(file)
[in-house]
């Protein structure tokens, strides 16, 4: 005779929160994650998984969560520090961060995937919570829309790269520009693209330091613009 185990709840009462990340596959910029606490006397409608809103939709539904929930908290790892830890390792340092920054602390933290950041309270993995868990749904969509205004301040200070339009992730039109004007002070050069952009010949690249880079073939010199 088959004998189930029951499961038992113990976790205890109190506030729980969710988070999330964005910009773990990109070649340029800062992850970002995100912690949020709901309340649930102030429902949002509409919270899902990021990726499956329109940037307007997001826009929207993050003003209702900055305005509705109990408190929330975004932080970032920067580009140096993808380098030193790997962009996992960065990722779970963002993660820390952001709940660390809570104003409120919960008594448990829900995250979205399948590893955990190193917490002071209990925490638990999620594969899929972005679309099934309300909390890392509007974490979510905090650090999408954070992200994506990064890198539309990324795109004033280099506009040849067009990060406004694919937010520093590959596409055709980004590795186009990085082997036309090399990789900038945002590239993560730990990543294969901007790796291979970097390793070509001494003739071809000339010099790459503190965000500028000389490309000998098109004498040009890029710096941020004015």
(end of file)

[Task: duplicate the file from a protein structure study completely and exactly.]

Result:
[in-house]
């Protein structure tokens, strides 16, 4: 005779929160994650998984969560520090961060995937919570829309790269520009693209330091613009 185990709840009462990340596959910029606490006397409608809103939709539904929930908290790892830890390792340092920054602390933290950041309270993995868990749904969509205004301040200070339009992730039109004007002070050069952009010949690249880079073939010199 088959004998189930029951499961038992113990976790205890109190506030729980969710988070999330964005910009773990990109070649340029800062992850970002995100912690949020709901309340649930102030429902949002509409919270899902990021990726499956329109940037307007997001826009929207993050003003209702900055305005509705109990408190929330975004932080970032920067580009140096993808380098030193790997962009996992960065990722779970963002993660820390952001709940660390809570104003409120919960008594448990829900995250979205399948590893955990190193917490002071209990925490638990999620594969899929972005679309099934309300909390890392509007974490979510905090650090999408954070992200994506990064890198539309990324795109004033280099506009040849067009990060406004694919937010520093590959596409055709980004590795186009990085082997036309090399990789900038945002590239993560730990990543294969901007790796291979970097390793070509001494003739071809000339010099790459503190965000500028000389490309000998098109004498040009890029710096941020004015």